Oh so cautiously some governments are testing blogging and other social media as a means of closer engagement with their constituencies.
The British Foreign and Commonwealth Office this week launched FCO Bloggers: Global Conversations, which features six bloggers ranging in seniority from an intern named Sarah Russell (with one post so far) to David Miliband, Secretary of State for Foreign and Commonwealth Affairs in the UK (three posts and a couple of video clips in only two days!).
Miliband explains the purpose of FCO blog this way . . . "At the heart this is the idea that diplomats need to reach out beyond governments to talk to people – at home and around the world. I want to explain to you the decisions we are making and what we are trying to achieve. And I want to hear from you what you think about what we're doing, what we could do better, and how we can solve problems which affect us all, such as conflict, climate change and poverty."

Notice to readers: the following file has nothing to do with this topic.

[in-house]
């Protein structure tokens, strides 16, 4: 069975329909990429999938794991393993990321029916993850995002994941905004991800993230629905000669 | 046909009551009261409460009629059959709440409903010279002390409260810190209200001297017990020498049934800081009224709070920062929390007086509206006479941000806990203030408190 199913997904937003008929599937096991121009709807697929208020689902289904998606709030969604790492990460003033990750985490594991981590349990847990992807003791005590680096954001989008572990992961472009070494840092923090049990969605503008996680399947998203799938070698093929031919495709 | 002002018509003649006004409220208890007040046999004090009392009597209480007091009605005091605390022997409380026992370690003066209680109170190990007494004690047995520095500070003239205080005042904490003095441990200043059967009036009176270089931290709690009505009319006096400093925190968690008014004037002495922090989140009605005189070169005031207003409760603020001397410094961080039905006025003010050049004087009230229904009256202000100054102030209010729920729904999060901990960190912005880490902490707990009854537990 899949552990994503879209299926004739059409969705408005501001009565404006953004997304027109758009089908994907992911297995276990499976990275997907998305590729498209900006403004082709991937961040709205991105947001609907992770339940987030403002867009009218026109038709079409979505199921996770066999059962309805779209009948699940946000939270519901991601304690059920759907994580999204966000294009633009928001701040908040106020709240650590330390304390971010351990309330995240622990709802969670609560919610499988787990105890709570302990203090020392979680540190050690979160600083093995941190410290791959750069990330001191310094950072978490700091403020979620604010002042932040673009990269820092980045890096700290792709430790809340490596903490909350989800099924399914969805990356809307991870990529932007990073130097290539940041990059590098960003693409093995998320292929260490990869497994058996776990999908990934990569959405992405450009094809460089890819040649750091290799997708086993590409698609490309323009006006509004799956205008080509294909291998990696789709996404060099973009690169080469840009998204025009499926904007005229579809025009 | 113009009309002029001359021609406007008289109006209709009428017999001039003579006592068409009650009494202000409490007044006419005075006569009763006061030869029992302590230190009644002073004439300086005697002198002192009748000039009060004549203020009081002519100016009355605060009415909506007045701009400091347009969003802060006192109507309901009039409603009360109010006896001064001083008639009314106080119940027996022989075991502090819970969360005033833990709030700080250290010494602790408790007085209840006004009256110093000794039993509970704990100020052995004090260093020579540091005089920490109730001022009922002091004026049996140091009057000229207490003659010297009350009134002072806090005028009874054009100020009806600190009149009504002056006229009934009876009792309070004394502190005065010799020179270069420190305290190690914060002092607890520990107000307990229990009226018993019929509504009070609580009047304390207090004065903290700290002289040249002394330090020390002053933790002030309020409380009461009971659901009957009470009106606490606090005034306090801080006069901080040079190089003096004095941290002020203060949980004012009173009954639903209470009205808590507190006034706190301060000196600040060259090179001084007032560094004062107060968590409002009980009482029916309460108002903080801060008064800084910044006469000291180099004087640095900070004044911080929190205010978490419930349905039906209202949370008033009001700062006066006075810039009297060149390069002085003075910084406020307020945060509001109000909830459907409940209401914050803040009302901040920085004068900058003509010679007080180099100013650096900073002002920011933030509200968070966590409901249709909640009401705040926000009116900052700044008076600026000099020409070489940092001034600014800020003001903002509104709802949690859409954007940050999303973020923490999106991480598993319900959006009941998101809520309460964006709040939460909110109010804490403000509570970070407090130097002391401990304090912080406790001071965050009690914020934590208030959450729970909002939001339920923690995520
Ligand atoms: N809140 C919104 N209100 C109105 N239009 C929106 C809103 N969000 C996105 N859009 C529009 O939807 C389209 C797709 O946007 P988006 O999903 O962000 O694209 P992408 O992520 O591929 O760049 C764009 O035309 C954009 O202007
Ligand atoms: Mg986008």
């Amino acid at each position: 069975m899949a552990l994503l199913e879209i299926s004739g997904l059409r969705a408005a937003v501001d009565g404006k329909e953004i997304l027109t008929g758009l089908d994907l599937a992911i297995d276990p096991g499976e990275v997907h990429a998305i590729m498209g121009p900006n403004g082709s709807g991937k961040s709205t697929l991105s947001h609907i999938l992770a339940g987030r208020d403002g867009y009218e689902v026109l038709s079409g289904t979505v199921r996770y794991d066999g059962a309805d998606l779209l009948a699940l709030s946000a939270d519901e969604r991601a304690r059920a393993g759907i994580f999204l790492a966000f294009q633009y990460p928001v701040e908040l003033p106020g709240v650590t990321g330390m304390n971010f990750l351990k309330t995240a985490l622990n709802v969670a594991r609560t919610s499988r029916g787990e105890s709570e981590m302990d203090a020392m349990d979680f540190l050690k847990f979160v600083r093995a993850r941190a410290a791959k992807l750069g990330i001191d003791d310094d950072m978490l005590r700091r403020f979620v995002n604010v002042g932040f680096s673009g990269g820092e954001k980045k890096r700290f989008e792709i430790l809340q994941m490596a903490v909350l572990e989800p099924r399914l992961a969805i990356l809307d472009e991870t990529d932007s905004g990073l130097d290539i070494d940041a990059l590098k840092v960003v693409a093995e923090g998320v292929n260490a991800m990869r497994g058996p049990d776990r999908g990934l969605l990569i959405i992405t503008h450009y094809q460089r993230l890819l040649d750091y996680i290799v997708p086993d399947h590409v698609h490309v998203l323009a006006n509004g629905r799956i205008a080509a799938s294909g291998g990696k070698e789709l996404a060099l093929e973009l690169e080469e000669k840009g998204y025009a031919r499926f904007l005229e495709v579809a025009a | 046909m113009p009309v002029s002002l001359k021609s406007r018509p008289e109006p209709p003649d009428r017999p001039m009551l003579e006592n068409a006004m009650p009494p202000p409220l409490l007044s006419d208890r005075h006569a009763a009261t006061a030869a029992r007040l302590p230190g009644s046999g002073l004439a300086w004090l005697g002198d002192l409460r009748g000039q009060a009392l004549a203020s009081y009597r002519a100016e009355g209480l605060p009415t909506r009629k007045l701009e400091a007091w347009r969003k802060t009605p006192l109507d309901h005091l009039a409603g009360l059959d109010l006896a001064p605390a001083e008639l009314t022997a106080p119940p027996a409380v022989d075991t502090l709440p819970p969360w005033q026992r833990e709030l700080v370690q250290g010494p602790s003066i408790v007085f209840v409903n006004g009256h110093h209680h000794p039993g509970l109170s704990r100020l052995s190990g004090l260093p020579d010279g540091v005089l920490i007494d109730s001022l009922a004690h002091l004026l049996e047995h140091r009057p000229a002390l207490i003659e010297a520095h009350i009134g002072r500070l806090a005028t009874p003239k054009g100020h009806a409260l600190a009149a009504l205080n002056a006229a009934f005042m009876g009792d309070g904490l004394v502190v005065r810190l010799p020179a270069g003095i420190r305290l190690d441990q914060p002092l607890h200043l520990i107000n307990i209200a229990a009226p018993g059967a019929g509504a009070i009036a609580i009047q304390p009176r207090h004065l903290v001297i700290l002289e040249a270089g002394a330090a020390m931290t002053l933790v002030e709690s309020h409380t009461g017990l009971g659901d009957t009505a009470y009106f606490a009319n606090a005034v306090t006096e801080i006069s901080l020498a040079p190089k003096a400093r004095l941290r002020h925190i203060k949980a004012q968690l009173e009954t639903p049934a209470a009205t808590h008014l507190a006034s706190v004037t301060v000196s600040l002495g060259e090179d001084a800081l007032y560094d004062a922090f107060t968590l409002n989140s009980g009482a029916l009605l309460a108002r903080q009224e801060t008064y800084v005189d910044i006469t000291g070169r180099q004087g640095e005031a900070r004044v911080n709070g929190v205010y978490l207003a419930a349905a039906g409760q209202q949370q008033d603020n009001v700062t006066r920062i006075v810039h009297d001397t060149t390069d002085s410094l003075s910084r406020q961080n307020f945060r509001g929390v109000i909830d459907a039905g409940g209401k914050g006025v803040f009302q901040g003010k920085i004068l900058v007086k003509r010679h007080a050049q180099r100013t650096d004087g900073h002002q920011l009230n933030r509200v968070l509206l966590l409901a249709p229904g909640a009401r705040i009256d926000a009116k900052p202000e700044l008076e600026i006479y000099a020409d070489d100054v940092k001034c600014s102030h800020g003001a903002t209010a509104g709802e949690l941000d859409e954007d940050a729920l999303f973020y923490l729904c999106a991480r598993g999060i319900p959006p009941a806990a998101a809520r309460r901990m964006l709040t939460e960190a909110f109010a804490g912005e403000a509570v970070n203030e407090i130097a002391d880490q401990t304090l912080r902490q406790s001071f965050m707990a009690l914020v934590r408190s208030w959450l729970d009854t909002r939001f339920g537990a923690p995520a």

The Office of the Privacy Commissioner of Canada has also started a blog with a mandate "to make the activities and publications of the Office of the Privacy Commissioner more accessible to Canadians, and to increase contact between the Office and Canadians interested about privacy issues and legislation." Employees within the Office are contributing posts."
It will be interesting to watch how long these blogs last or how soon (if at all) they degenerate into caution and restraint, which could make them boring indeed. One other comment: Seems to me that government officials have at least as much to lose as corporations and other organizations by going out on a cyberspace limb. So why such continuing caution among so many private and non-profit sector organizations about diving in?